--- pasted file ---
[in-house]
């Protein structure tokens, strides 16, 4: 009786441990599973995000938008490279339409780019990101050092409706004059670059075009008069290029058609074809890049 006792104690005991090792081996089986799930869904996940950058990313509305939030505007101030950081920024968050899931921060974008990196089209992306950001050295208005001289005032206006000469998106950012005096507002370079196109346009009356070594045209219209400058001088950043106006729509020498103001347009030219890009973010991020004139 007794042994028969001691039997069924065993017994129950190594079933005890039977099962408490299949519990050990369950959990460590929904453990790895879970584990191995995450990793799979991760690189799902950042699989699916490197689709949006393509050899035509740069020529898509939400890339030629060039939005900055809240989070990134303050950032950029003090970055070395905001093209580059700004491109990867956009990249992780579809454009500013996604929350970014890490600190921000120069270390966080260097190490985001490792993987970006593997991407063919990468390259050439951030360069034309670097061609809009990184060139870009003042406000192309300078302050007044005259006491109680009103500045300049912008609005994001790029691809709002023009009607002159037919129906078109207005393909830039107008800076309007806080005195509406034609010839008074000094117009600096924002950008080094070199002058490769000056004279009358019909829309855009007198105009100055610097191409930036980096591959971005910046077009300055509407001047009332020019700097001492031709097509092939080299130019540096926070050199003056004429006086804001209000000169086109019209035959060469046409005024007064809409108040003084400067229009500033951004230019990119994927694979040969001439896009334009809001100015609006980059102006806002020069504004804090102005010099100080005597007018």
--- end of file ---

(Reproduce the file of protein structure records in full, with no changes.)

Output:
[in-house]
């Protein structure tokens, strides 16, 4: 009786441990599973995000938008490279339409780019990101050092409706004059670059075009008069290029058609074809890049 006792104690005991090792081996089986799930869904996940950058990313509305939030505007101030950081920024968050899931921060974008990196089209992306950001050295208005001289005032206006000469998106950012005096507002370079196109346009009356070594045209219209400058001088950043106006729509020498103001347009030219890009973010991020004139 007794042994028969001691039997069924065993017994129950190594079933005890039977099962408490299949519990050990369950959990460590929904453990790895879970584990191995995450990793799979991760690189799902950042699989699916490197689709949006393509050899035509740069020529898509939400890339030629060039939005900055809240989070990134303050950032950029003090970055070395905001093209580059700004491109990867956009990249992780579809454009500013996604929350970014890490600190921000120069270390966080260097190490985001490792993987970006593997991407063919990468390259050439951030360069034309670097061609809009990184060139870009003042406000192309300078302050007044005259006491109680009103500045300049912008609005994001790029691809709002023009009607002159037919129906078109207005393909830039107008800076309007806080005195509406034609010839008074000094117009600096924002950008080094070199002058490769000056004279009358019909829309855009007198105009100055610097191409930036980096591959971005910046077009300055509407001047009332020019700097001492031709097509092939080299130019540096926070050199003056004429006086804001209000000169086109019209035959060469046409005024007064809409108040003084400067229009500033951004230019990119994927694979040969001439896009334009809001100015609006980059102006806002020069504004804090102005010099100080005597007018």